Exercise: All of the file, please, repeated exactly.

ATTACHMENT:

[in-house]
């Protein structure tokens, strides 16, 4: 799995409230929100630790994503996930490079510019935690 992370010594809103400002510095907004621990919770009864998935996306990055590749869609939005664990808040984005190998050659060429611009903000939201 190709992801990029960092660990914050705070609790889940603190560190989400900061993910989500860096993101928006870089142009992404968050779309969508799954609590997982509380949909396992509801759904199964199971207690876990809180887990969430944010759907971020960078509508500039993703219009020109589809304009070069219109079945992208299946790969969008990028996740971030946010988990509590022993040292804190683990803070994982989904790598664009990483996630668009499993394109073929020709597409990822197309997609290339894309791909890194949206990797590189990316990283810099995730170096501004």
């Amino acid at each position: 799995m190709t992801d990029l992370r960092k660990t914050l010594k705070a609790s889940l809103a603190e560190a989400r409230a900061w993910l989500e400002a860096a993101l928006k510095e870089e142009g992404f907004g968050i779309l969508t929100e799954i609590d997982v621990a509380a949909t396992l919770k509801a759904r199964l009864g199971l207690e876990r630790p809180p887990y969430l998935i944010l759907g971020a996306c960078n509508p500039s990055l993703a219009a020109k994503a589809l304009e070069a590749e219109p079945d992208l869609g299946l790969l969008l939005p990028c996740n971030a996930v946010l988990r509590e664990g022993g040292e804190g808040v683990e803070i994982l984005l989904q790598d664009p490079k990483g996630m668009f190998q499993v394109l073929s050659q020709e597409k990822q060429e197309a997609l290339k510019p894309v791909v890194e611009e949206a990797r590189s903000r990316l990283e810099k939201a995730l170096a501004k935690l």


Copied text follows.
[in-house]
């Protein structure tokens, strides 16, 4: 799995409230929100630790994503996930490079510019935690 992370010594809103400002510095907004621990919770009864998935996306990055590749869609939005664990808040984005190998050659060429611009903000939201 190709992801990029960092660990914050705070609790889940603190560190989400900061993910989500860096993101928006870089142009992404968050779309969508799954609590997982509380949909396992509801759904199964199971207690876990809180887990969430944010759907971020960078509508500039993703219009020109589809304009070069219109079945992208299946790969969008990028996740971030946010988990509590022993040292804190683990803070994982989904790598664009990483996630668009499993394109073929020709597409990822197309997609290339894309791909890194949206990797590189990316990283810099995730170096501004």
């Amino acid at each position: 799995m190709t992801d990029l992370r960092k660990t914050l010594k705070a609790s889940l809103a603190e560190a989400r409230a900061w993910l989500e400002a860096a993101l928006k510095e870089e142009g992404f907004g968050i779309l969508t929100e799954i609590d997982v621990a509380a949909t396992l919770k509801a759904r199964l009864g199971l207690e876990r630790p809180p887990y969430l998935i944010l759907g971020a996306c960078n509508p500039s990055l993703a219009a020109k994503a589809l304009e070069a590749e219109p079945d992208l869609g299946l790969l969008l939005p990028c996740n971030a996930v946010l988990r509590e664990g022993g040292e804190g808040v683990e803070i994982l984005l989904q790598d664009p490079k990483g996630m668009f190998q499993v394109l073929s050659q020709e597409k990822q060429e197309a997609l290339k510019p894309v791909v890194e611009e949206a990797r590189s903000r990316l990283e810099k939201a995730l170096a501004k935690l």